See how easy that is? In five simple steps, you can have homemade pancakes! Below are a few extra tips that will help enhance your fabulous pancake-from-scratch experience:

* remember, to keep pancakes tender, take care NOT to overmix batter; a few small lumps are fine.

* the skillet is at the right temperature when drops of water jump a little on the surface.

* use as little oil as possible in the skillet; a quick wipe with an oiled paper towel is enough.

* for thinner or thicker pancakes, add more or less liquid; respectively.

* if you want to add extras, such as blueberries, sliced bananas, strawberries, chocolate chips or nuts, sprinkle on pancakes before flipping. 

* To freeze left-over pancakes, stack cooled pancakes between squares of waxed paper; place in a resealable plastic bag or airtight container. Freeze up to 3 months. Reheat on a baking sheet in a preheated 350 degree oven or toaster oven. Don't reheat pancakes in the microwave - they will get rubbery. 

This basic pancake recipe was found in the September 2006 issue of Everyday Food (one of my all-time favorite food publications) and I have been using it ever since. I hope you find it to be as helpful as I did! 

Sunday, May 22, 2011

Naps, Mishaps & Product Caps - The Lazy Curly Girl's Guide to Daily Styling

Aaaannndddd I'm back! Since the rapture has been postponed, I figured I would start up my blog again!  And what better way to come back from a 5 month hiatus than with a lazy-themed blog post! You know what they say - life happens. This is often my excuse for not spending more time on my curls. So here are a few tips for my Lazy Curly Girls (LCG) for daily hair styling.

I want to take this opportunity to throw in a disclaimer - while I have the upmost respect for my curly girlies that spend at least an hour or more on their hair daily and nightly, and have an endless repertoire of cute and intricate natural hair styles...this post is not for you. This post is for my can't ever find more than two bobby pins, don't even know how to corn row, don't have the patience to two-strand twist, had to ask someone what a "YT channel" was,  thinks a tuck and roll is something you do when your clothes are on fire, need a ten-minute or less hair regimen CURLY GIRLS!!!

Now if you fall into this category, you must be willing to have a certain "freedom" to your look. You must not be afraid to rock your hair in its natural state, as long as it looks supple and moist. Also, I have what is often referred to as "3c" type curls. So these tips are ones that work with my curl pattern. But don't let that discourage you from experimenting!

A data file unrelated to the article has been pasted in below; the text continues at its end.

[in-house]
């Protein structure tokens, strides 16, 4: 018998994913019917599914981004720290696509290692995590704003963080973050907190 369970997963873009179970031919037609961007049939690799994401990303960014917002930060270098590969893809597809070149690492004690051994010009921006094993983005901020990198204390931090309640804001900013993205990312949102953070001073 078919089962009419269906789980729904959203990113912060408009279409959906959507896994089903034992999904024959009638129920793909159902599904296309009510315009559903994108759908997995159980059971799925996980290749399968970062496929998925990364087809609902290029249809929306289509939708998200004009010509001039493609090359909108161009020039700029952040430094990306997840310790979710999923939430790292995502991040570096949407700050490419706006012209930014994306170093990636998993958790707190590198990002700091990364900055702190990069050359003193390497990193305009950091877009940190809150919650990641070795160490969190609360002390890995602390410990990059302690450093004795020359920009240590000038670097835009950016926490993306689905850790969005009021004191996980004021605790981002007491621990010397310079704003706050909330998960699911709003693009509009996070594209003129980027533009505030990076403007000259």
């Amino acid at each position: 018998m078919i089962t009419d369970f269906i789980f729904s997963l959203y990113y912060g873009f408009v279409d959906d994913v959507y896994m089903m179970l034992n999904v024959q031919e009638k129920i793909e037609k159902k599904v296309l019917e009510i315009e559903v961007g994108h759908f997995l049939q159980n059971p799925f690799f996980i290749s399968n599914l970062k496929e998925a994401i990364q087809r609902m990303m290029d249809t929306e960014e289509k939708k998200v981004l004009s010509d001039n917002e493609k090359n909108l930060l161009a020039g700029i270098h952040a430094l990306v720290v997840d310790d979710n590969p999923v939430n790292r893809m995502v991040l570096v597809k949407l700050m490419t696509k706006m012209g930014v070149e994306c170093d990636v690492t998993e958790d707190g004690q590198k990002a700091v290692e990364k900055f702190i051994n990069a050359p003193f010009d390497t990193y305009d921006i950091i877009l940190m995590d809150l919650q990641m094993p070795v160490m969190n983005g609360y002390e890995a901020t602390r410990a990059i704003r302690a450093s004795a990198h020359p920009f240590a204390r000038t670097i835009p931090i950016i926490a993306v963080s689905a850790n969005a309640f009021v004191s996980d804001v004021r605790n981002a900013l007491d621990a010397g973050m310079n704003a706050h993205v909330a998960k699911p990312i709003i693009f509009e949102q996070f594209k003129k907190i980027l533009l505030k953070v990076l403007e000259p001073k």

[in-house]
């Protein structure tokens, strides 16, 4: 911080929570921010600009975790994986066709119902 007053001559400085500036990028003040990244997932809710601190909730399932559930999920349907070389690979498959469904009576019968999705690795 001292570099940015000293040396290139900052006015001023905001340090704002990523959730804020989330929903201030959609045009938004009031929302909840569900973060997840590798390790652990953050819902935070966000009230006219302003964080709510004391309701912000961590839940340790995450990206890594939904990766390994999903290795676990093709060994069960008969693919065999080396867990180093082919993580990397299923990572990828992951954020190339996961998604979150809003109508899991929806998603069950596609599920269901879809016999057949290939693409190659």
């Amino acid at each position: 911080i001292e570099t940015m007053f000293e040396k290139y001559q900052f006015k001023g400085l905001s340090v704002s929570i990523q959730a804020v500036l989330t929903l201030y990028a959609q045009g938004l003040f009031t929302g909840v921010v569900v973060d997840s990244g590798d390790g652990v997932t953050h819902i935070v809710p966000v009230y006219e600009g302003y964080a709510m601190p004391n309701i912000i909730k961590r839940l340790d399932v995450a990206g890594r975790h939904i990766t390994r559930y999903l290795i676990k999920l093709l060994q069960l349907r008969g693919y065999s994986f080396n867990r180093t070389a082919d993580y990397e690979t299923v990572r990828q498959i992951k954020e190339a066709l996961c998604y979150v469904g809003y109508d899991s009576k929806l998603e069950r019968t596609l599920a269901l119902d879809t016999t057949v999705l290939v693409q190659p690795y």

The Co-Wash 'N Go

Before getting out of the shower in the morning, I wet my hair just a little - enough to make it wet, but not too drippy.

- I divide my hair into four rough sections, and apply a good leave-in conditioner (right now, I'm partial to Mixed Chicks Leave-In Conditioner - it has a tiny bit of hold in it.) Then I shake it out a little, part it on the side and allow it to air-dry.

The Curl Re-Charger

This technique is good for the 2nd or 3rd day after a fresh wash 'n go. At this point, my curls have lots of volume, so it tends to be a little big - but that's how I like it. ;-)
- Before getting out of the shower, wet your hair with your hands, just enough to make it damp. Then add some moisturizing cream to it (I like Shea Moisture Curl Enhancing Cream; it has a bit of hold) or a curl-reviving spray (I like Curls Lavish Curl Moisturizer; it has glycerin, which makes it good for redefining curls.) I often use this technique on the second or third day after a regular wash 'n go.  I sometimes put on a large elastic headband and push it just past my hairline so the curls kind of frame my face.

The Flirty Pull-to-the-Side

This is one I use when I really needed to have washed my hair about three days prior to doing this style. A very cute hair accessory is needed here - as well as some large, funky earrings. This pic didn't come out so great, but you get the gist:

I wet my hair with my hands right at the sink, and used regular hair gel to smooth and brush it all to one side (Pro Con Protein Gel or Olive Oil gel is what I use - but any gel with conditioners and hold in it will do.) It also helps to wet the brush a little. I secured the tiny puff with a Goody's black elastic, and pulled out the curls a little to surround the elastic. Then I pinned the flower on the side. Quick and cute!

Ok LCG's (Lazy Curly Girls), chime in - let me know what you think, and if you have any suggestions to add!